Untold Arsenal has a team of qualified referees who have reviewed more than 40% of the EPL games from last season. The reviews themselves were based on full match video footage with the advantage of video technology features such as slow motion and pause.
By reviewing those 155 games we have made a database of more than 7000 decisions that have been judged by our panel of dedicated and qualified referees.
The numbers you will see are based on those decisions and those reviewed games.
Is there any bias?
People who have been following football a bit know that at a certain moment during last season Mike Riley, head of the PGMOL came out saying : there is no bias amongst refs in the EPL. We just had to take his word for it. But even before Riley had spoken we were determined to see if there is a kind of bias. Or worse…are there a few different kinds of bias in the EPL?
And so, to attempt to establish this, we need to look at the numbers of the calls where refs didn’t follow the rules. There will of course be genuine mistakes – but these should ‘even out’; what we look at is the bigger picture and that will be shown as a conscious or unconscious inconsistency in the number of errors made… and you can see this in the next graphic as we take on the fact that pundits tell us that no form of bias exists and it all ‘evens out’ over the course of the season.
Summary of bias – all teams/all referees:
Again in this graphic the “medium” decisions= yellow cards, the “high” decisions= red cards, penalties and goals and the “low” decisions are the other decisions the little fouls somewhere on the pitch.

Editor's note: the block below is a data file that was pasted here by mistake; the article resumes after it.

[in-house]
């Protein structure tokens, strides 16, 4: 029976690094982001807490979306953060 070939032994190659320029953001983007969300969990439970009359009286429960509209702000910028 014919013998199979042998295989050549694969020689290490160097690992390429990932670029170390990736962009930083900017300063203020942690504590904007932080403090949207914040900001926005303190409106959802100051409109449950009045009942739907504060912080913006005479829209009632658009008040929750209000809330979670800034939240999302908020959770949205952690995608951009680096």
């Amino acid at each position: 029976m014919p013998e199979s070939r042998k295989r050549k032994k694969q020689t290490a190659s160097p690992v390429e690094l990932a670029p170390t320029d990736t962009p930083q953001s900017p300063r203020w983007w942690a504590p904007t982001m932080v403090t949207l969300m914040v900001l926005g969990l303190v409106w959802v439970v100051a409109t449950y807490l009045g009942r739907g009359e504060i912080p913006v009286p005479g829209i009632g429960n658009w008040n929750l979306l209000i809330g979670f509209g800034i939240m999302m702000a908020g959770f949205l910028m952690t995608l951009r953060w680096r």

Our numbers clearly show that when you are playing at home you are likely to get some 10.077 weighted points value in your favour. This is the total decisions included the weight system we use to determine the weight to each decisions. This number is based on the errors a referee has made during the season for all home teams in those 155 games we reviewed. But when you are away from home you will only get some 7.458 wrong weighted points value in your favour – this gives us an overall average weighted Bias advantage of 2.619 weighted points per game – which translates as 1.826 incorrect decisions in your favour. This is also borne out in the average Points Per Game for Home and away teams with the home teams taking an average of 0.677 EPL points per game more that the away teams in the games we reviewed.
This means that there is a difference, when it comes to the ratio of referee mistakes, of around 57.468% in the home teams favour – this is a swing of 14.936%, in judgement, depending on being the home or away team.